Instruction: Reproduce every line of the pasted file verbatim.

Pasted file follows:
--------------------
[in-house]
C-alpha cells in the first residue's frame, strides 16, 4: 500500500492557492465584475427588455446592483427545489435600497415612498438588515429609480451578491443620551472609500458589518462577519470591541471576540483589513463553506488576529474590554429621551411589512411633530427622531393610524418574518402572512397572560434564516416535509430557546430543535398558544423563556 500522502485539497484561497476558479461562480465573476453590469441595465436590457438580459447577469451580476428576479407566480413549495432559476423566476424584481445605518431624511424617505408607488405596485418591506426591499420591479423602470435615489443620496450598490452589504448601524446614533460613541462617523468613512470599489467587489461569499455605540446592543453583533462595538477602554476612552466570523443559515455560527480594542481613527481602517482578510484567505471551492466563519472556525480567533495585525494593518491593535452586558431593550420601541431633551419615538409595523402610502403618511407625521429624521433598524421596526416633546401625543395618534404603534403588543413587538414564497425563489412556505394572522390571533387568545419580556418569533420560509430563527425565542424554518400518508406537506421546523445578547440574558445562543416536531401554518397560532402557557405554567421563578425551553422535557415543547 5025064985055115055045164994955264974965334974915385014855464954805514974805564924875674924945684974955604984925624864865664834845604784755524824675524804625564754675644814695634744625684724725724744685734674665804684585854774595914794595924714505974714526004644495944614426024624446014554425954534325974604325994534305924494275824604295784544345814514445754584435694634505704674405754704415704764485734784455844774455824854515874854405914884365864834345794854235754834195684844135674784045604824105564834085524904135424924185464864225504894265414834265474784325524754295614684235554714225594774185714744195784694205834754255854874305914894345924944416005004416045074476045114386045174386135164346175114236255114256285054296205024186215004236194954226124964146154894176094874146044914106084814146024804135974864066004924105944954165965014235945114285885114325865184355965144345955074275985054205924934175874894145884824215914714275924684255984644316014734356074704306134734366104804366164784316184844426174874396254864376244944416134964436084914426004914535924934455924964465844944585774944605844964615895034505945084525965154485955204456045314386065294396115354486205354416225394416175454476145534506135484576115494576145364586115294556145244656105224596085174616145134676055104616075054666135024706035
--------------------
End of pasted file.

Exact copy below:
[in-house]
C-alpha cells in the first residue's frame, strides 16, 4: 500500500492557492465584475427588455446592483427545489435600497415612498438588515429609480451578491443620551472609500458589518462577519470591541471576540483589513463553506488576529474590554429621551411589512411633530427622531393610524418574518402572512397572560434564516416535509430557546430543535398558544423563556 500522502485539497484561497476558479461562480465573476453590469441595465436590457438580459447577469451580476428576479407566480413549495432559476423566476424584481445605518431624511424617505408607488405596485418591506426591499420591479423602470435615489443620496450598490452589504448601524446614533460613541462617523468613512470599489467587489461569499455605540446592543453583533462595538477602554476612552466570523443559515455560527480594542481613527481602517482578510484567505471551492466563519472556525480567533495585525494593518491593535452586558431593550420601541431633551419615538409595523402610502403618511407625521429624521433598524421596526416633546401625543395618534404603534403588543413587538414564497425563489412556505394572522390571533387568545419580556418569533420560509430563527425565542424554518400518508406537506421546523445578547440574558445562543416536531401554518397560532402557557405554567421563578425551553422535557415543547 5025064985055115055045164994955264974965334974915385014855464954805514974805564924875674924945684974955604984925624864865664834845604784755524824675524804625564754675644814695634744625684724725724744685734674665804684585854774595914794595924714505974714526004644495944614426024624446014554425954534325974604325994534305924494275824604295784544345814514445754584435694634505704674405754704415704764485734784455844774455824854515874854405914884365864834345794854235754834195684844135674784045604824105564834085524904135424924185464864225504894265414834265474784325524754295614684235554714225594774185714744195784694205834754255854874305914894345924944416005004416045074476045114386045174386135164346175114236255114256285054296205024186215004236194954226124964146154894176094874146044914106084814146024804135974864066004924105944954165965014235945114285885114325865184355965144345955074275985054205924934175874894145884824215914714275924684255984644316014734356074704306134734366104804366164784316184844426174874396254864376244944416134964436084914426004914535924934455924964465844944585774944605844964615895034505945084525965154485955204456045314386065294396115354486205354416225394416175454476145534506135484576115494576145364586115294556145244656105224596085174616145134676055104616075054666135024706035